Update on Lyme Carditis
Bateman H, Sigal L. Division of Rheumatology and Connective Tissue Research, MEB-484, University of Medicine and Dentistry-Robert Wood Johnson Medical School, One Robert Wood Johnson Place, New Brunswick, NJ 08903, USA. E-mail: Batemanhe@umdnj.edu; Sigallh@umdnj.edu 
Lyme carditis is an uncommon manifestation of infection with Borrelia bugdorferi. It is easily treated with standard antibiotic regimens and prognosis is excellent, especially if treatment is prompt. For symptomatic or higher degrees of block, patients may require hospitalization for monitoring and occasionally temporary external pacing. Intravenous antibiotics are warranted for such patients. For less severe conduction disturbances, oral therapy suffices. 
PMID: 11095868 [PubMed] back to top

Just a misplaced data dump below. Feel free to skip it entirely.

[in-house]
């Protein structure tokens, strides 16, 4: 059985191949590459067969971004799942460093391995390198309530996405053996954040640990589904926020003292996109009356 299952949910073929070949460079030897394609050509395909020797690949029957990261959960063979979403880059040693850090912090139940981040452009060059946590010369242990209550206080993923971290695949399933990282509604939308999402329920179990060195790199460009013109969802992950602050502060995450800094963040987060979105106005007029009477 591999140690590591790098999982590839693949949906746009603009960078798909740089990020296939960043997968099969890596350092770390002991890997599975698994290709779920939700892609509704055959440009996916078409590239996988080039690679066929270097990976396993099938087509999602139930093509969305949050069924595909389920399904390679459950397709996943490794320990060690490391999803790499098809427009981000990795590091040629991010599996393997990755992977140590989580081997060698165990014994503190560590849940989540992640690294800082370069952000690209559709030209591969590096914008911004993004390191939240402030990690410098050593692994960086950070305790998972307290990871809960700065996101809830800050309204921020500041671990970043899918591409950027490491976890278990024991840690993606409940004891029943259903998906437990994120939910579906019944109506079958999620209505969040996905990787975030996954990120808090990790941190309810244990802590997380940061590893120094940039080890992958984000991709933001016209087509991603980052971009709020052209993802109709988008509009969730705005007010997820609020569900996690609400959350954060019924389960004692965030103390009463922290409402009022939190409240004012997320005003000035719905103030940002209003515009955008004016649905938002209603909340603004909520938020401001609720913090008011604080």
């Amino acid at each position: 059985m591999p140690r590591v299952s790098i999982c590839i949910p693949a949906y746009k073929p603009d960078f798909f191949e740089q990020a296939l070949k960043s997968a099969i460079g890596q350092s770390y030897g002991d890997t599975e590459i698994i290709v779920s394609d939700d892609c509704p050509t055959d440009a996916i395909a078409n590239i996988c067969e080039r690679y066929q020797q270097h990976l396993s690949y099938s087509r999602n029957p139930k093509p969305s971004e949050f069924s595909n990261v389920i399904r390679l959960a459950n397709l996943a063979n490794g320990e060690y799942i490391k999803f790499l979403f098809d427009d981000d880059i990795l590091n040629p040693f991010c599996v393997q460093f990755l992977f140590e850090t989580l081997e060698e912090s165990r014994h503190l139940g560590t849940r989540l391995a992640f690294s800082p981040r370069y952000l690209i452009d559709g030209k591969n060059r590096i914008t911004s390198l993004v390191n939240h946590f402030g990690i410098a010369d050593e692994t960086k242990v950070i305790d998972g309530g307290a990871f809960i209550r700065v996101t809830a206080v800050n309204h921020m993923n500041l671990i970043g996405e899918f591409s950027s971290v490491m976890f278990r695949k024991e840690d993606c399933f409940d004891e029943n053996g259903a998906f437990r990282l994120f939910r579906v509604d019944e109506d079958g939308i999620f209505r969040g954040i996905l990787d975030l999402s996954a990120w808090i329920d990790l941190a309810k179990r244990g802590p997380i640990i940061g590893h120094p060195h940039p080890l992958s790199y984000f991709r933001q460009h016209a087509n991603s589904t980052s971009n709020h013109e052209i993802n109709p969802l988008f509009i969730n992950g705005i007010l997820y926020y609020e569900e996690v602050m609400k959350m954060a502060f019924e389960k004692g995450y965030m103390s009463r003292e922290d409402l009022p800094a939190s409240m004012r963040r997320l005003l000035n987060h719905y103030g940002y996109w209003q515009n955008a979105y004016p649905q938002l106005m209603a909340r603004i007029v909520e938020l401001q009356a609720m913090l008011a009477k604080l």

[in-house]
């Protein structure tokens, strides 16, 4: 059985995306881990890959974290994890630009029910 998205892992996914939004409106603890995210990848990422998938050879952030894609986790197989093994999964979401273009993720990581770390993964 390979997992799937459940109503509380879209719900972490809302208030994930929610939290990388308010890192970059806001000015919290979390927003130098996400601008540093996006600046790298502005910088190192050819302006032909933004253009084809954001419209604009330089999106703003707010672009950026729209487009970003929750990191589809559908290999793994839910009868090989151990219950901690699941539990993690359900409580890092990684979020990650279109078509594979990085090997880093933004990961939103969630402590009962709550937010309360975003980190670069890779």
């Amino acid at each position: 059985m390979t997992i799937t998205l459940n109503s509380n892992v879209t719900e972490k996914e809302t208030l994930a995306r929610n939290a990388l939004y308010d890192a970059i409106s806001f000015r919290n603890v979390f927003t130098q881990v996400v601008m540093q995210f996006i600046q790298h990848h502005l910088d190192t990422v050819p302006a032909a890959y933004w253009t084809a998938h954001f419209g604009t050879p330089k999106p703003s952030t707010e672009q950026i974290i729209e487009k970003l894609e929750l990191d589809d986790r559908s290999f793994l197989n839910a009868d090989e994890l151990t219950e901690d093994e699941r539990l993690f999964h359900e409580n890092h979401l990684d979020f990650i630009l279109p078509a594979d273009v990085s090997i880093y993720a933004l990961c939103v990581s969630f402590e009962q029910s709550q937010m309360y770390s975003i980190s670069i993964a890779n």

Cardiac manifestations of Lyme disease. 
Pinto DS. 
Harvard Medical School, Department of Internal Medicine, Beth Israel Deaconess Medical Center, Boston, Massachusetts, USA. Dpinto@caregroup.harvard.edu 
Lyme disease is a vector-borne illness that can affect numerous organ systems during the early disseminated phase, including the heart. The clinical course of Lyme carditis is usually benign with most patients recovering completely. In rare instances, death from Lyme carditis has been reported. The cardinal manifestation of Lyme carditis is conduction system disease, which generally is self-limited. Heart block occurs usually at the level of the atrioventricular node but often is unresponsive to atropine sulfate. Temporary pacing may be necessary in more than 30% of patients, but permanent heart block rarely develops. Myocardial and pericardial involvement can occur but generally is mild and self-limited. Diagnosis is made by associating the clinical and historical features of borreliosis, such as previous tick bite, EM, or neurologic involvement, with electrocardiographic abnormalities and symptoms such as chest pain, palpitations, syncope, and dyspnea.